6

In other words, they out bid you even if they have a very bad hand just to prevent you from getting any points above the line?

  • 2
    I think you mean below the line - that's where points for successful bids go, while penalties and other bonuses go above the line. – Benjamin Cosman Dec 26 '18 at 6:58
5

I will expand on Benjamin Cosman's answer by noting that:

  1. The behaviour you are observing is bad bridge; and

  2. The (scoring) line in Rubber Bridge is simply that, and a means (other than a time limit) for ending the match. The winner is determined by the total of points obtained both below and above the line.

However, to expand on point 1 above, learn to double the opponents to truly penalize them for their unsocial behaviour, and enhance your defensive skills to get those extra tricks that turn a collected penalty of 100 or 200 into 800 or even 1100. A couple of those should slow down your opponents penchant for stink bidding.

If collecting penalties is still insufficient, offer to play for a little pocket change. A one cent a point stake over 3 or 4 hours can comfortably net $40 to $80 profit over weak players. There are two common forms of scoring in money bridge: rubber and four-deal or Chicago. Tough money players will deliberately play rubber against weak players as it creates additional strategic considerations that those players fail to grasp. Only against players that they respect do they opt for Chicago scoring, as it reduces the luck element.

Finally, I will note that the scoring of doubled not vulnerable under-tricks was changed about 20 years ago. Formerly all doubled undertricks after the first were scored at 200 points each, but long experience revealed that this was inadequate. A change was made that the 4th and subsequent doubled undertricks not vulnerable undertricks now became 300 points each, the same as when vulnerable. Make sure that you are using the current scoring table - and practice your doubling and card-reading skills.

Good luck!

5

I fear the other answers might be overthinking this. If your opponents outbid you and you believe you can set them several tricks you double them. This is the element in bridge scoring that increases the penalty your opponents pay for going set in their contract, and it serves as a disincentive for overbidding or over-ambitious "sacrifices" against opposing contracts.

If you find that your opponents don't care about the score penalties they incur when you double them and set them several tricks then you should move on to Benjamin's and "Forget"'s answers.

  • I would amend this to something like "... and you believe you can set them at least two tricks, then you double them." This guidance provides one insurance trick, and on balance is much more profitable than waiting for an expected several trick set. If your opponents never make a doubled contract - you are not doubling enough. – Forget I was ever here Aug 8 at 23:28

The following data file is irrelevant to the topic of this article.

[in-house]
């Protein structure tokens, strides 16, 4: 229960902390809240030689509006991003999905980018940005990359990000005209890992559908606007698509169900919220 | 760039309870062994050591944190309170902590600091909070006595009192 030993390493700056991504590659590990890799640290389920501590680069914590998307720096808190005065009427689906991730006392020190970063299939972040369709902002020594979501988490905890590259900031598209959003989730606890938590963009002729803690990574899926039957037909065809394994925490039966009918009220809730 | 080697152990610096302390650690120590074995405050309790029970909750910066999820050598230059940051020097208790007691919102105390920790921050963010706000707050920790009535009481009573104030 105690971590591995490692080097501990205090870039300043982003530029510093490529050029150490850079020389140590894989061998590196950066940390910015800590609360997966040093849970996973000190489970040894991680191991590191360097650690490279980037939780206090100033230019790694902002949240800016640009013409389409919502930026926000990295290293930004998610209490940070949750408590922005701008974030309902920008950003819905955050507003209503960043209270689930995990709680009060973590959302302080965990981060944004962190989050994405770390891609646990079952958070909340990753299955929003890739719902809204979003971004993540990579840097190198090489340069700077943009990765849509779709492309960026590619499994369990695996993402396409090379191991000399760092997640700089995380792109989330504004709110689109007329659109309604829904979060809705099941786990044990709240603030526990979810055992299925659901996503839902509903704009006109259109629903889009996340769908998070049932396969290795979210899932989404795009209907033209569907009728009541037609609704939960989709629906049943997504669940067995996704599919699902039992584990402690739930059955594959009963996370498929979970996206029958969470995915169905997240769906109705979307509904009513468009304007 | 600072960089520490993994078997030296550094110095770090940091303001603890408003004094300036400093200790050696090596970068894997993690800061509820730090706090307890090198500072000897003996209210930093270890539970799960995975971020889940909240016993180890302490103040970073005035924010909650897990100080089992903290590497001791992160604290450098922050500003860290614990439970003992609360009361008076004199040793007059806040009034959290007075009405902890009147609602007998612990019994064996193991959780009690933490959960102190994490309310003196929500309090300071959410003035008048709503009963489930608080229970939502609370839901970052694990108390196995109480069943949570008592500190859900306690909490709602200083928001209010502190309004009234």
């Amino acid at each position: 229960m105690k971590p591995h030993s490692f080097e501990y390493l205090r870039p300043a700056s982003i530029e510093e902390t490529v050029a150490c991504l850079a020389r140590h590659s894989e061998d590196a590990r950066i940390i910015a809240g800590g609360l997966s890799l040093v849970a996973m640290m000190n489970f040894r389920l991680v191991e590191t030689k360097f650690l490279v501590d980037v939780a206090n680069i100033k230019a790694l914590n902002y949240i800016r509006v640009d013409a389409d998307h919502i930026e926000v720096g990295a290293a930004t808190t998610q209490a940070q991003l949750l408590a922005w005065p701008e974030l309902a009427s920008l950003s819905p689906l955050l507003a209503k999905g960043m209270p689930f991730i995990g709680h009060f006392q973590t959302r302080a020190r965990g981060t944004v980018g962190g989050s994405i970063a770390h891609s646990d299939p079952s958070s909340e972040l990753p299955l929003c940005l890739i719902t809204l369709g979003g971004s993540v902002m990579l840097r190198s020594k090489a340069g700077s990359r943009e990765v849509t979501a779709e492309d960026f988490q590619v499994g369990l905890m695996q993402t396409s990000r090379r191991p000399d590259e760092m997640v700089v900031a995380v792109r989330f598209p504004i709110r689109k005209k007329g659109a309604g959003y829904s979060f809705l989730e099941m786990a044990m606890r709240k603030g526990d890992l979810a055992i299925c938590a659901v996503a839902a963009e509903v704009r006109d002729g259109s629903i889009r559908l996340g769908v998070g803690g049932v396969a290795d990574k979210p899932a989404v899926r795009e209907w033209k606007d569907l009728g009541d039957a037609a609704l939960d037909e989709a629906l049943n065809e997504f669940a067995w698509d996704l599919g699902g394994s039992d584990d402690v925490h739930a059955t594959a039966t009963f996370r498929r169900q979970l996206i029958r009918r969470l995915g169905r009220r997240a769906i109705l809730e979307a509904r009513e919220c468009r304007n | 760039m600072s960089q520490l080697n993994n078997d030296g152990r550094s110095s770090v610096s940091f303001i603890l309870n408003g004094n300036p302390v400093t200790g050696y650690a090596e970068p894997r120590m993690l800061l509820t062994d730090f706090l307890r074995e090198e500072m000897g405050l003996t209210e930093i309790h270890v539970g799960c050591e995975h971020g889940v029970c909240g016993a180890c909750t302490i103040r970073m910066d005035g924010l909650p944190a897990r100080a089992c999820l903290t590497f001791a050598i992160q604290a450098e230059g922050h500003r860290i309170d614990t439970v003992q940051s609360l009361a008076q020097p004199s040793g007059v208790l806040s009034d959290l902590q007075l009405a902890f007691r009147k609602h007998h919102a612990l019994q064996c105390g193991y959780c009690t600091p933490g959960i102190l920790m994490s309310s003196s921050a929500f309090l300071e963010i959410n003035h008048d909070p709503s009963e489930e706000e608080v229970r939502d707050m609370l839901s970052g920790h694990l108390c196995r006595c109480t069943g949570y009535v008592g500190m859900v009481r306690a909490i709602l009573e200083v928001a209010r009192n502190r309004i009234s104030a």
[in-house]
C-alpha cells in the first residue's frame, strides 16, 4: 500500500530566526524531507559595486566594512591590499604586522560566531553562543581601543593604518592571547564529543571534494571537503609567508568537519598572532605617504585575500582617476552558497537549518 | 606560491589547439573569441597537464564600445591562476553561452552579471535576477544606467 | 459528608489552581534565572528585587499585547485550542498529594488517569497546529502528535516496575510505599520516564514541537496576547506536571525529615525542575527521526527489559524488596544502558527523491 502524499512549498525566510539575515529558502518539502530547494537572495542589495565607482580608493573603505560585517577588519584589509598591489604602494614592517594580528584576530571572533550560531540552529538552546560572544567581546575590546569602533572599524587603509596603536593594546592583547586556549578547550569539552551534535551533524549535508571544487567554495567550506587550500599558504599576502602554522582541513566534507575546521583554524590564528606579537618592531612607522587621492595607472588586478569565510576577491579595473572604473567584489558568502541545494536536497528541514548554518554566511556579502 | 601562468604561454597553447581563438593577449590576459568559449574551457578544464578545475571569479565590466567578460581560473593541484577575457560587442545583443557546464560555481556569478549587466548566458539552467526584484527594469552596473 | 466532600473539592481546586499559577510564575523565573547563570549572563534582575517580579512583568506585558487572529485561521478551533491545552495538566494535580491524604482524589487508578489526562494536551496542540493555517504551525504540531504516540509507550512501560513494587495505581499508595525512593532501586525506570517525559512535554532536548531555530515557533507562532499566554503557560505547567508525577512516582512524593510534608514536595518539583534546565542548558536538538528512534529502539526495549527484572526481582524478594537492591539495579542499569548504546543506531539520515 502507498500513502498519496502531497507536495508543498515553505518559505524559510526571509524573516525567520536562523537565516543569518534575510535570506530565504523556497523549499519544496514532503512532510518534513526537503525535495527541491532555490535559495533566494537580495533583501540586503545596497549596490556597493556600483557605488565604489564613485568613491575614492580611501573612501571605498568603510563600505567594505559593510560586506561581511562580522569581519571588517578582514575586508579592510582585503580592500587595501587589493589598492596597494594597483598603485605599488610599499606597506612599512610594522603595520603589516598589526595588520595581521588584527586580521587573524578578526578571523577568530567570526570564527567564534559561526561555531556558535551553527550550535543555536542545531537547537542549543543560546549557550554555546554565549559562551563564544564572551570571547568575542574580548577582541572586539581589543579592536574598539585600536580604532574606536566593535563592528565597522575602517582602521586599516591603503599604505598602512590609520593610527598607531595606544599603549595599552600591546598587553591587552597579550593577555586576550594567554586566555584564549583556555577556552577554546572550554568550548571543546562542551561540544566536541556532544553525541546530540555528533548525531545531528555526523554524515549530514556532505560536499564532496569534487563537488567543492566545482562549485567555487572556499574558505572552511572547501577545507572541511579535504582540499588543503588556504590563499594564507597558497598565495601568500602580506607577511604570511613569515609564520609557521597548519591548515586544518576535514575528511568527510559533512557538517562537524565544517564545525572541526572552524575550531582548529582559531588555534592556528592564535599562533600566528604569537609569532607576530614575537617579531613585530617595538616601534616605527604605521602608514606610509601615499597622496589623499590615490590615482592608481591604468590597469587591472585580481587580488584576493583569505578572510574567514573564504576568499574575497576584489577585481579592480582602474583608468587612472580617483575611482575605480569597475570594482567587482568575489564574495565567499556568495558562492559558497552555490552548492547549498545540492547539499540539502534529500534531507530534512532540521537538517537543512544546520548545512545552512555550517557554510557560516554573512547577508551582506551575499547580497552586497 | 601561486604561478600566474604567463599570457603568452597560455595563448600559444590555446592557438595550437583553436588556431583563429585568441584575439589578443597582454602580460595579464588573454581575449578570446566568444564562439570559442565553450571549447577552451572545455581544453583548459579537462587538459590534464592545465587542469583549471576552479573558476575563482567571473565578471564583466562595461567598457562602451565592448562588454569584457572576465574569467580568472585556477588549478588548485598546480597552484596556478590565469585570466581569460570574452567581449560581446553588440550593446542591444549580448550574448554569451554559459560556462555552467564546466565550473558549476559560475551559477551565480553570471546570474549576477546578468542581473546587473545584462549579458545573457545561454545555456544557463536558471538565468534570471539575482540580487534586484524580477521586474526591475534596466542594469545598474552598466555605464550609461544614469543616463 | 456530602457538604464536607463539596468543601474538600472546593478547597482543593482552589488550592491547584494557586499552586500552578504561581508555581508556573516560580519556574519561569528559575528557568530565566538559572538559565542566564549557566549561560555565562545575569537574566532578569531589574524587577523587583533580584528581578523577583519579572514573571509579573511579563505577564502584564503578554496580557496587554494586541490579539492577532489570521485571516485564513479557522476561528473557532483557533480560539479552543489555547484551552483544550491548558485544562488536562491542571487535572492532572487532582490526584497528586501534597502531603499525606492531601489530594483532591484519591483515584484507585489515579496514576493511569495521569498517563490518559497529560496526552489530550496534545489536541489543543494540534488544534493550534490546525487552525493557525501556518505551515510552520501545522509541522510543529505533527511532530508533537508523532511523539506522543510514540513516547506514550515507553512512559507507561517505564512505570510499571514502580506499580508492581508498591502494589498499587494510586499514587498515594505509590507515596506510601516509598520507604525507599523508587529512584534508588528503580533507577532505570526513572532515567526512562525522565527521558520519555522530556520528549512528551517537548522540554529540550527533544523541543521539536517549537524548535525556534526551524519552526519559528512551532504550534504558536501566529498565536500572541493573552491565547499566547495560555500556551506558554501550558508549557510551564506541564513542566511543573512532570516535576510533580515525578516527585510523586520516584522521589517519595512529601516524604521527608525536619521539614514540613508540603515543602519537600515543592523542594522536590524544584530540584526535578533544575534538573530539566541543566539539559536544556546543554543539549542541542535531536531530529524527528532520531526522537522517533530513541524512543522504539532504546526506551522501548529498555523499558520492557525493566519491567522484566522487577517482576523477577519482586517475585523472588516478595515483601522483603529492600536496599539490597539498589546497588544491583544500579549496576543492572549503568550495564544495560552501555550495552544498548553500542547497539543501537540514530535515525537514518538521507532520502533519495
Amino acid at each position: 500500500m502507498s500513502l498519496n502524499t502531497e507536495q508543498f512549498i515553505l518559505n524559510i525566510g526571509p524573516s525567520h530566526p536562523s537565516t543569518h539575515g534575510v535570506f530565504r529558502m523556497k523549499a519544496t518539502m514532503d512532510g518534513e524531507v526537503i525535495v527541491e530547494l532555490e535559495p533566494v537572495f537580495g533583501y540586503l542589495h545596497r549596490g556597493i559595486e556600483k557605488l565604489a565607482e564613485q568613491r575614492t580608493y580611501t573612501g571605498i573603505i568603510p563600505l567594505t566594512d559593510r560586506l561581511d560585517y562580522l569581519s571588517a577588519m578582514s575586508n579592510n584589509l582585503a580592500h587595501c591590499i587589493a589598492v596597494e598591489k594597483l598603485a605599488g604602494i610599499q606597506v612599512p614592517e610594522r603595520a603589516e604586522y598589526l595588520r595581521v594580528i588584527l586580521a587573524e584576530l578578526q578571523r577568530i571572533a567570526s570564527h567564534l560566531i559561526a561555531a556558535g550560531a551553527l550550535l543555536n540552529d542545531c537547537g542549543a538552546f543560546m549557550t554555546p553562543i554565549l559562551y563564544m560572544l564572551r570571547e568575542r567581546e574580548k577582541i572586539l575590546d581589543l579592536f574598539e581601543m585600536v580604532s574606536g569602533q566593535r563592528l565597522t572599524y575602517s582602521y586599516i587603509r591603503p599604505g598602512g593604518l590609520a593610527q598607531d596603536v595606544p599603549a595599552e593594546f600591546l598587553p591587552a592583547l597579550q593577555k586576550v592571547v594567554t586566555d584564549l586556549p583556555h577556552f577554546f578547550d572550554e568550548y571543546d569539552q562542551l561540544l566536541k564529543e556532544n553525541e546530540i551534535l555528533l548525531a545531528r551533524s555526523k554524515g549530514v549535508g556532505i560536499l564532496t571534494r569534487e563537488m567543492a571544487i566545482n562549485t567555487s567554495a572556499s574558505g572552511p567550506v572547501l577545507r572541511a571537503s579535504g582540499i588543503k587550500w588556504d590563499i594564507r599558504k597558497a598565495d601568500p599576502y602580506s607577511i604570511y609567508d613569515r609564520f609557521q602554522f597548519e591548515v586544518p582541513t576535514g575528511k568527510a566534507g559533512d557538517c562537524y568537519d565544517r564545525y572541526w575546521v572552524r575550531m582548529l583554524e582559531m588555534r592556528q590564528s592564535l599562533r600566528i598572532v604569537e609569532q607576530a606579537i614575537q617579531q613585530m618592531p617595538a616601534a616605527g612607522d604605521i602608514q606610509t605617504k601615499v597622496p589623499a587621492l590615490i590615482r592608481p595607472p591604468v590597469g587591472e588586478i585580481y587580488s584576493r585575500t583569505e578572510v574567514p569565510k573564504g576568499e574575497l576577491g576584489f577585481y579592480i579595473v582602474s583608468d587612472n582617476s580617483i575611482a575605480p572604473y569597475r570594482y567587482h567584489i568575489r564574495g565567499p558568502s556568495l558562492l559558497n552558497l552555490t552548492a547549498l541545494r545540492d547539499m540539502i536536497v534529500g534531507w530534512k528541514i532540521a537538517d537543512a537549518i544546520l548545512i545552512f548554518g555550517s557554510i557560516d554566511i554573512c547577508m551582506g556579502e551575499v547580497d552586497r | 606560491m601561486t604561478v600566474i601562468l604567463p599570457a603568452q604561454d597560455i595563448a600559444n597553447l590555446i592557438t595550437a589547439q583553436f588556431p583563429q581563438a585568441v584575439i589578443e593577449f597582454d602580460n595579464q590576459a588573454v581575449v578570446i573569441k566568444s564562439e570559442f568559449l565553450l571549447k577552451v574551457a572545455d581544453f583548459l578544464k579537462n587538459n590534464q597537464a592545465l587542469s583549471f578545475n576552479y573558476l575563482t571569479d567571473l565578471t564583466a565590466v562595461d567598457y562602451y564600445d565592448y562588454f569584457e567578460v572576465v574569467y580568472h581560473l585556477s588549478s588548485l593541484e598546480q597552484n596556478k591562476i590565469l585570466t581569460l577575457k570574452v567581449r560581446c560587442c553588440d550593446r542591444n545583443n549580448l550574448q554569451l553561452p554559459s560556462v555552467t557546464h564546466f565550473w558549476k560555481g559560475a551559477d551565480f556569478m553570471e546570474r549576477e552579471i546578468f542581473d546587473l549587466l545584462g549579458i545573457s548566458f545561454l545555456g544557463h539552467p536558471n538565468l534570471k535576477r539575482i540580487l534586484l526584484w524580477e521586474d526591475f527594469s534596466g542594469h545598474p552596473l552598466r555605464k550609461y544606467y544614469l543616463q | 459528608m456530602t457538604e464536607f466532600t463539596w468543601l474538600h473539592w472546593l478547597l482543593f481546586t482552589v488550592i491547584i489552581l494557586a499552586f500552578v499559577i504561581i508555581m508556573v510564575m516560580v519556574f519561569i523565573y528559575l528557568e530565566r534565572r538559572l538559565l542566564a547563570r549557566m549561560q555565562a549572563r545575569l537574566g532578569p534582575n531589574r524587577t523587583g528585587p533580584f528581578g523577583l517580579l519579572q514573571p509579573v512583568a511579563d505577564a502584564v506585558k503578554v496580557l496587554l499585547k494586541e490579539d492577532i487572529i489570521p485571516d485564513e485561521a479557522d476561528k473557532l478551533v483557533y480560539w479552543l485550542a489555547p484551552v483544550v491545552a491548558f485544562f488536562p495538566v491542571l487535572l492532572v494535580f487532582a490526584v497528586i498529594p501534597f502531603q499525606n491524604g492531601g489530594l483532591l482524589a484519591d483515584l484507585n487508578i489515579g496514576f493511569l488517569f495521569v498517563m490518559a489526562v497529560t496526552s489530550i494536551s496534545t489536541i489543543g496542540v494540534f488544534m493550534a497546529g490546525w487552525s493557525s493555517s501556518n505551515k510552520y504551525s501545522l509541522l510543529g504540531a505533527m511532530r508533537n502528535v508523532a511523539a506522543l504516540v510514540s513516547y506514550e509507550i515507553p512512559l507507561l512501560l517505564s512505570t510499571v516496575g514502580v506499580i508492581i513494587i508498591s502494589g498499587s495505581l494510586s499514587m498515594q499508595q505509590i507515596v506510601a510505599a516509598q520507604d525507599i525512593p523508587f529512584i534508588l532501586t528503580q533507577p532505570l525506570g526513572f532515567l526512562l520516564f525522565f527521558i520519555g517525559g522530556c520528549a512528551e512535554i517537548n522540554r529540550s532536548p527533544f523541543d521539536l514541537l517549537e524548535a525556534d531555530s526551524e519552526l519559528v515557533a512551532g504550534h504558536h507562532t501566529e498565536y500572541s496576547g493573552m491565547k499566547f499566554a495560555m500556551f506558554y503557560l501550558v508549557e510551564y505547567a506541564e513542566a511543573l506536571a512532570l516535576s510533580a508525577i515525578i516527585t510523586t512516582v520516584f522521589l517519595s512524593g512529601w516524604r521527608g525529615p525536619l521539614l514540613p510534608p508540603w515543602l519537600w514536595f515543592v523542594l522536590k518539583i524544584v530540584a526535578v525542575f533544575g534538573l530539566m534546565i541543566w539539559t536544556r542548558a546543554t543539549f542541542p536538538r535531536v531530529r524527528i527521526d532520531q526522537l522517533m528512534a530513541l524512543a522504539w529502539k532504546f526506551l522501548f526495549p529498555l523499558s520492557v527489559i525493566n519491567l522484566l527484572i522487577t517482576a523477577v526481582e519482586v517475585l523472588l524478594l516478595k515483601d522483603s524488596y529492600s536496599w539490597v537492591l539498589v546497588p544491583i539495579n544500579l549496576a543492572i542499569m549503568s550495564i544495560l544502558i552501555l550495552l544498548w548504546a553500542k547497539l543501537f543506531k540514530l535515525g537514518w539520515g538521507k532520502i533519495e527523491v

2

There are three cases:

1: You are playing at a tournament.

First of all, you're probably not. There are many ways of playing bridge with different scoring systems. For example, in "duplicate bridge", you are scored based on how well you do compared to other players who played the exact same hand - even if you get lucky cards and make a small slam, you lose if another partnership bid and played the same hand to a grand slam. As far as I can tell, the kind of bridge you are talking about - "rubber bridge" - is not often used at competitive levels, presumably because it has more luck than many other systems. (I don't have a source for this though; please correct me if I'm wrong!) However, if you do find yourself playing tournament-level rubber bridge, presumably your tournament has rules in place for ending interminable matches, whether they're caused by sketchy opponent tactics or just weird luck.

2: You are playing for fun, with reasonable opponents.

If you are unable to finish a match, the Laws of Rubber Bridge have you covered:

Law 80 – Incomplete Rubber

When, for any reason, a rubber is not finished, the score is computed as follows: If only one game has been completed, the winners of that game are credited with 300 points; if only one side has a partscore or partscores in a game not completed, that side is credited with 100 points; the trick points and premium points of each side are then added, and the side with the greater number of points wins the difference between the two totals.

So just agree that the match has to end now, award a bonus if appropriate, and see who won.

3: You are playing for fun, with unreasonable opponents.

Seriously, why are you doing such a thing? Here's what the Laws have to say (emphasis added):

The Scope of the Laws